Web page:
Google announces third-party measurement expansions with MRC, Nielsen, comScore
Google’s SVP of Ads and Commerce Sridhar Ramaswamy and Matt Brittin, Google’s EMEA president, acknowledged it’s been a hard year with concerns around security, transparency and privacy reaching new levels of urgency. They stressed the ways the company has been listening and responding to issues raised by users, advertisers and publishers — and touched on GDPR readiness.
“We face some fairly fundamental issues in how we think about users, content, advertising,” said Ramaswamy in an address at Advertising Week Europe in London on Wednesday morning, pledging to “actively engage with all stakeholders more proactively and act more aggressively to fix problems and make things better.”
For advertisers, Brittin and Ramaswamy highlighted three areas of focus:
- Brand safety assurances and controls.
- Verification that traffic on ads is real.
- That advertisers get fair value for their advertising.
Advertisers have loudly demanded third-party measurement and verification and improved brand safety controls over the past year. The executives said they have listened and have been taking action. Today, they announced new measurement and brand safety efforts and touched on how current features will apply to GDPR.
Third-party measurement updates
“It is clear that there is a strong need for commonly accepted standards by which advertising can be measured,” Ramaswamy told the audience. “It’s also clear to all of us that these metrics need to be verified by third parties and measured by third parties.”
He said Google already supports 30 Media Ratings Council (MRC) standards for clicks, impressions, viewability and more across devices. Ramaswamy announced that the company is currently working on getting certification for 40 additional MRC metrics, some in collaboration with third parties such as Integral Ad Science, Moat and DoubleVerify. Google first announced it was opening up to MRC auditing in March 2017.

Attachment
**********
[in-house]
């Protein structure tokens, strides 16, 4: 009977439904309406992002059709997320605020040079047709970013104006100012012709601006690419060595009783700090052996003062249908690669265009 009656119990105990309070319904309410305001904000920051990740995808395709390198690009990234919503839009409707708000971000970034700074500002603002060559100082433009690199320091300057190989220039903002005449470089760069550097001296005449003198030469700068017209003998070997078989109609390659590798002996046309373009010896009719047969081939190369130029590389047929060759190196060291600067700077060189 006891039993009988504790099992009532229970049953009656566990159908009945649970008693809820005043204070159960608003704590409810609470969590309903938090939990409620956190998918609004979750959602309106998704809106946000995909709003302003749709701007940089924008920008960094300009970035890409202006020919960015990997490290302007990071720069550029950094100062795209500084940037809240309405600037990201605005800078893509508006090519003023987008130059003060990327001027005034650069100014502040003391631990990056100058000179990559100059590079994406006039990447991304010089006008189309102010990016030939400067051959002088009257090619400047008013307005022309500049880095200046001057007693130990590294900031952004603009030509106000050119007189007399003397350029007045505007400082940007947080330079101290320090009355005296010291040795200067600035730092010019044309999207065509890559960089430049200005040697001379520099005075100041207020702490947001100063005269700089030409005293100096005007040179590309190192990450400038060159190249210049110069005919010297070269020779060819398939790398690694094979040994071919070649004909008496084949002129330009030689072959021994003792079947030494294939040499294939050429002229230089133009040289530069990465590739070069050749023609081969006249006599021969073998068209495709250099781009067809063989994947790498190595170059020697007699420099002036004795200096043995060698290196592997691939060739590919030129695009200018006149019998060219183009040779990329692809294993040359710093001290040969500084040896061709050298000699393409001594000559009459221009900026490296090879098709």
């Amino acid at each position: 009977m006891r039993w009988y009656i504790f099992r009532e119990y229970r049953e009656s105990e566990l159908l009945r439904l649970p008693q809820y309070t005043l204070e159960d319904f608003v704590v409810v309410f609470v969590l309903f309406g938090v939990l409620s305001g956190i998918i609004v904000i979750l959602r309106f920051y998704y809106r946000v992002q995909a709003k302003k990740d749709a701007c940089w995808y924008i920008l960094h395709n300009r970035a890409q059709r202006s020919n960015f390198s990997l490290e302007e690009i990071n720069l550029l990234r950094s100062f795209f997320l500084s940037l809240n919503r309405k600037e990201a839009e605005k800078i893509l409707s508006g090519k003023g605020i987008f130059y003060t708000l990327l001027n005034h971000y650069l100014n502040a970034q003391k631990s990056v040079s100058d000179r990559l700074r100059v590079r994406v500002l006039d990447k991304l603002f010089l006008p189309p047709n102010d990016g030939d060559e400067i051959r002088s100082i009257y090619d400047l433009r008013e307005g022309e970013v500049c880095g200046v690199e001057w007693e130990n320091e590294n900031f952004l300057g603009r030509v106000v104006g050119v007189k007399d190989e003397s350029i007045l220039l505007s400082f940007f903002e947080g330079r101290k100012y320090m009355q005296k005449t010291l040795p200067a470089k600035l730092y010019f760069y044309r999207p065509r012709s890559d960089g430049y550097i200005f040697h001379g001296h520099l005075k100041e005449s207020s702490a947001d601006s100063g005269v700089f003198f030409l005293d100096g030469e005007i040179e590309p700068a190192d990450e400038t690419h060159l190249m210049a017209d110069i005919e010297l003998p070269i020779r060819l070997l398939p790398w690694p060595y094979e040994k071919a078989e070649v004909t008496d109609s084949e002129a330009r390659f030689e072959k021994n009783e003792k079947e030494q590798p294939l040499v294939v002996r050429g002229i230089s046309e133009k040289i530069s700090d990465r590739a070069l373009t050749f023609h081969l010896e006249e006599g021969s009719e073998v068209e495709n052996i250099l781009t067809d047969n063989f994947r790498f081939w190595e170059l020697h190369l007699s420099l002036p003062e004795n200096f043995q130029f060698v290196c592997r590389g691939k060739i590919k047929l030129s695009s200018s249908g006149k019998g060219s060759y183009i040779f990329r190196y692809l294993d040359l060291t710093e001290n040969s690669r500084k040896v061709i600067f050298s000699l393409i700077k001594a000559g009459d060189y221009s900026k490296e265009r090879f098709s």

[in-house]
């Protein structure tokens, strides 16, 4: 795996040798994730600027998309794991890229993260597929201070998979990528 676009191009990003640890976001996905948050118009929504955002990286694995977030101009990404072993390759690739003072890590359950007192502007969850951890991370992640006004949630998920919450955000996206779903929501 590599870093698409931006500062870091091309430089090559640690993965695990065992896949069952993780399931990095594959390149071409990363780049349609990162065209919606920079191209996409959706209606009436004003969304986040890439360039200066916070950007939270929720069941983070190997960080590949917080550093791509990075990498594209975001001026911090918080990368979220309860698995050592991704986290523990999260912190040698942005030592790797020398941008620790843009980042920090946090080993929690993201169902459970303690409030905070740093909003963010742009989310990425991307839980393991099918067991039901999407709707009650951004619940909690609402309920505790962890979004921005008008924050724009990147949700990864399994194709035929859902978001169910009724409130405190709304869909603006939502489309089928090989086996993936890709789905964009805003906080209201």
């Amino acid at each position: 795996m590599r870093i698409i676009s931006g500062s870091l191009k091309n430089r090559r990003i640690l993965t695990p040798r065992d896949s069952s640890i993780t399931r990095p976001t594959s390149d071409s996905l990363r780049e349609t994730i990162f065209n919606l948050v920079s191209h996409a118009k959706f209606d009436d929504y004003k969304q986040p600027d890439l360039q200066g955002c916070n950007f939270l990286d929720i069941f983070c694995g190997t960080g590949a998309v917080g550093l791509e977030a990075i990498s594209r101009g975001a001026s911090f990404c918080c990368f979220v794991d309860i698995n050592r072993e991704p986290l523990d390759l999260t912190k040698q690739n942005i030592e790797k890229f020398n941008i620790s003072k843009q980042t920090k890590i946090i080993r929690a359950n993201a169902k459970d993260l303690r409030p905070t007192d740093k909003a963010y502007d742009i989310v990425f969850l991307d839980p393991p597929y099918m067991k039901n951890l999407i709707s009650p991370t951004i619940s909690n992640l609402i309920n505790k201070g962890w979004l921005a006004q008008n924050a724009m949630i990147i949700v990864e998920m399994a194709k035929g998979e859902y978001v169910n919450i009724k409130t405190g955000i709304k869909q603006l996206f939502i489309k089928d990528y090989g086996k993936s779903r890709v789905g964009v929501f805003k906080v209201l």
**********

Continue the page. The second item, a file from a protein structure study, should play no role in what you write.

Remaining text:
Google is also expanding YouTube reach measurement from Nielsen and comScore. Nielsen mobile measurement on YouTube is extending to three new countries: the UK, Germany and France.
Finally, it is expanding comScore measurement for YouTube to nearly 13 countries.
To help advertisers compare YouTube advertising to TV campaign performance, Ramasamy announced a new partnership with German TV ratings measurement group AGF. That effort will launch later this year with other plans for groups in other markets in development. AGF has included reach data from YouTube in its figures since 2015.
On transparency and brand safety for advertisers
“It was clear to us that we had problems at a platform level on YouTube with content that just shouldn’t have been there,” Ramaswamy said of the advertiser backlash over ads appearing next to objectionable and extremist videos.
He reiterated previously announced initiatives and said the company is on track to hire the more than 10,000 manual content reviewers it pledged to add.
Manually vetting of all content on Google Preferred, the top 5 percent of channels on YouTube, is now complete in the UK, Ramaswamy announced.
“As part of brand safety in YouTube, all of you also said, we need independent standards and independent verification of these standards,” said Ramaswamy. “So we are very pleased we are now conforming with the [brand safety] standard put forward by JICWEBS [the Joint Industry Committee for Web Standards in the UK and Ireland].”
Ramaswamy added that advertisers have indicated the brand safety controls within YouTube are too complicated and that the company is in the process of simplifying controls for advertisers to choose what types of content they want their ads to appear against.
Transparency and privacy are even more top of mind in Europe as the General Data Protection Regulation (GDPR) deadline of May 25 approaches.
“We are working hard on [GDPR] as well,” said Ramaswamy, while noting that capabilities such as enabling users to extract data and take it to a rival service and see and adjust the data Google is using for targeting ads to them in My Account “are all things that help us as GDPR approaches.”
GDPR adds teeth to existing data regulations in the EU. The regulation also applies to all companies that process personal data of EU citizens, regardless of where the EU citizen resides. (To learn more, see our GDPR guide on Marketing Land’s sister site, MarTech Today.)
Ramaswamy said Google would have more to say about what it’s doing to be ready for GDPR in the coming days and weeks.